In other words, Rothbard shows that velocity is a rather meaningless idea. Further, he points out that different goods cannot be meaningfully added together, demonstrating the absurdity of doing so:

How can 10 pounds of sugar be added to one hat or to one pound of butter, to arrive at T? Obviously, no such addition can be performed, and therefore Fisher's holistic T, the total physical quantity of all goods exchanged, is a meaningless concept and cannot be used in scientific analysis.

Joseph Salerno levels his own critique against the idea of the quantity theory of money also, identifying where it is vacuous in his article "A Simple Model of The Theory of Money Prices":

Let’s begin with the Quantity Equation as conventionally stated: MV = PQ. Our simple model above reveals that the real action is on the right side of the equation.…The mechanical passing of a specific sum of money from one hand to the next in exchange, that is, “spending,” is completely governed by the money price that has been antecedently established by the exchanging parties. Thus the money spent is merely an outcome of the pricing process and in no sense a causal factor. In other words, the aggregate flow of money spending is determined by the value of money and not the other way around.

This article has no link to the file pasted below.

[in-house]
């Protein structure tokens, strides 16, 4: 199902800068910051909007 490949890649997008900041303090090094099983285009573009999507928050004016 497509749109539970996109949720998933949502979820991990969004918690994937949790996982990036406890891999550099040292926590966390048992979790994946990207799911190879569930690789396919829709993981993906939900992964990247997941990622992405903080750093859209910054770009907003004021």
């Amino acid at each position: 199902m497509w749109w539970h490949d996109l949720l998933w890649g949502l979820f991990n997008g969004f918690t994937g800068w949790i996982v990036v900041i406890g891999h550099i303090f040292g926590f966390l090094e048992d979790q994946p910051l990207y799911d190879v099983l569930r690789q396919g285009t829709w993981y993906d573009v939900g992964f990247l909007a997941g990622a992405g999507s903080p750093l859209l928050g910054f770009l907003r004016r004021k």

Salerno demonstrates that individuals' subjective valuations drive prices all along, not the quantity of money in a mechanistic sense.

So, in the end, "Tokenomics" and attempting to "game" token velocity downward to satisfy an erroneous Fisher equation of exchange is misguided. We should aim to understand bitcoin and cryptocurrencies from an Austrian monetary theory standpoint. Menger's On The Origins of Money and Ammous Saifedean’s The Bitcoin Standard are more relevant places to begin. Saleableness is more important than velocity.